The second stage of the event started off with Prinshu Varma, another IT consultant from India, talking about the evolution of big data, seizing opportunities and preserving values of big data.
Next up was an interesting session; a panel discussion. The panel consisted of:
- Rohan Jayaweera – COO, Microimage Mobile Media
- Tariq Marikar – Director, Etel
- Fayaz Hudah – Program Head, ICTA
- Wellington Perera – DPE Director, Microsoft Sri Lanka
Rohan speaks briefly and asks a number of questions from the panel. Among them, he asks Dr. Tariq about his definition of big data. He responds by comparing the human brain and its parallel processing power and how data replication is processed.
Next to meet Rohan’s gaze was Fayaz of ICTA, who was asked the connection between big data and ICTA. Fayaz jokingly said that around 80% of the audience was sent by the HR department rather than actually being interested in learning what big data is about. The audience gave an appreciatory chuckle and the mood in the room somewhat lightened. Fayaz went on to stress the importance of correctly using big data to analyze market trends and that businesses need it to make accurate business decisions. With the proliferation of cheaper processing and cost effective tools, markets like Sri Lanka can seize these opportunities to build themselves.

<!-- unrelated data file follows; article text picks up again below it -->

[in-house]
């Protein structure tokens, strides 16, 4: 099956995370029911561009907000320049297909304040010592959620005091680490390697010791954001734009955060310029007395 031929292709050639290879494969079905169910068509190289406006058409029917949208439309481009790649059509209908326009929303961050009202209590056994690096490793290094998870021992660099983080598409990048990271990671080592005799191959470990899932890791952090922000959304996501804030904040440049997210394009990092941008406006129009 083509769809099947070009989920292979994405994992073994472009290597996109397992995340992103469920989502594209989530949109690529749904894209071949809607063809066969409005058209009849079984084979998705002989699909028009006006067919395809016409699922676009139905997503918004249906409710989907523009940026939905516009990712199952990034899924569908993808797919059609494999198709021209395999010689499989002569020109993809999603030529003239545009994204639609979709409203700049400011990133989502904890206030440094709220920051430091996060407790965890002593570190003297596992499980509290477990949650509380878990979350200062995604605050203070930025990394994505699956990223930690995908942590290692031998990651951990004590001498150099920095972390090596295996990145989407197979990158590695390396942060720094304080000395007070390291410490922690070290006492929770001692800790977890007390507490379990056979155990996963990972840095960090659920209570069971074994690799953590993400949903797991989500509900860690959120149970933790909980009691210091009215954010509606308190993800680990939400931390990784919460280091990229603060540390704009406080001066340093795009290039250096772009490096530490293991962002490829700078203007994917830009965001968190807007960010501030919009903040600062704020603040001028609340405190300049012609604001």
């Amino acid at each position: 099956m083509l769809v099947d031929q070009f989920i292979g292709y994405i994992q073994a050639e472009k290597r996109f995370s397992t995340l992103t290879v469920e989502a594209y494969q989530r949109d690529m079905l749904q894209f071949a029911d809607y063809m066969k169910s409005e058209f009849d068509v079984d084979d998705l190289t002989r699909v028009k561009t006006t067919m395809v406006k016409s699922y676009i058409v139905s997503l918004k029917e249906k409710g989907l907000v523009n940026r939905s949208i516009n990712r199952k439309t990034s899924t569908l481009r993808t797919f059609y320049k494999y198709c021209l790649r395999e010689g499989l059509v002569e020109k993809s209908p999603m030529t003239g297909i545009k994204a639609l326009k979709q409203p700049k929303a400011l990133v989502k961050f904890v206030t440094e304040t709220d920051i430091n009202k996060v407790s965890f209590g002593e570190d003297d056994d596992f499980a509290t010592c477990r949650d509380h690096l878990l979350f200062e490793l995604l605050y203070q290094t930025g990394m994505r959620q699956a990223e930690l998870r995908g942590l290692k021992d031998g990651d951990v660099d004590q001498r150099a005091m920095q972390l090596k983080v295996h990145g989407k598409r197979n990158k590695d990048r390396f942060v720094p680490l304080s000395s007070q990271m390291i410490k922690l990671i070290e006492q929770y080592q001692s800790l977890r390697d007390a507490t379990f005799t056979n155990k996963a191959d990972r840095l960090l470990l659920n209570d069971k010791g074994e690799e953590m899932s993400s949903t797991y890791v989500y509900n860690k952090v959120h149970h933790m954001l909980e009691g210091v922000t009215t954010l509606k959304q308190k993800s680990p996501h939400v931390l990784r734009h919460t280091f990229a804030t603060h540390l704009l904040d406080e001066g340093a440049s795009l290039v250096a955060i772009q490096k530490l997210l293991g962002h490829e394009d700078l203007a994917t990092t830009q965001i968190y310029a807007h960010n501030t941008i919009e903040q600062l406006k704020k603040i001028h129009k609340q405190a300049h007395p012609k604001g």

A controversial question was asked with regard to whether or not mobile tracking of customers is ethical or not. It was followed up by another question with regard to the government collecting data for the Open Data project and if whether it is an invasion of privacy. There were concerns that the relevant laws should be put in place in parallel to the collection of data. The next point of debate was the correlation between IoT and big data.
The last session for the day was by Shanta Yapa, Vice President of the Epic Technology Group speaking on “Big Data: socio-economic perspectives”. As most of the content was covered by previous speakers, Shanta glosses over the theory and jumps right into where big data can be used. Big data he said, can be used in areas of resource allocation, demand/supply management, waste control, productivity and others, pointing out key social issues such as road accidents, waste in agriculture, corruption, disaster management, all of which are issues that big data can have the answers to.
Once in 3 hours, someone is killed due to a road accident in Sri Lanka. It is also the number one cause of death.
It was more or less half an hour of the problems in Sri Lanka, and how big data can help solve them: he urged the audience to take note of the social issues listed here and look at them as a means of creating new opportunities for the future.
With that, the sessions came to an end and the speakers were awarded tokens of appreciation. Wellington Perera was invited back on stage to deliver the vote of thanks. He thanked ICTA, Microsoft and FITIS for their hard work and support. Last but not least, he thanked the members of the audience for their contributions and presence; having logged that, the even was done and dusted.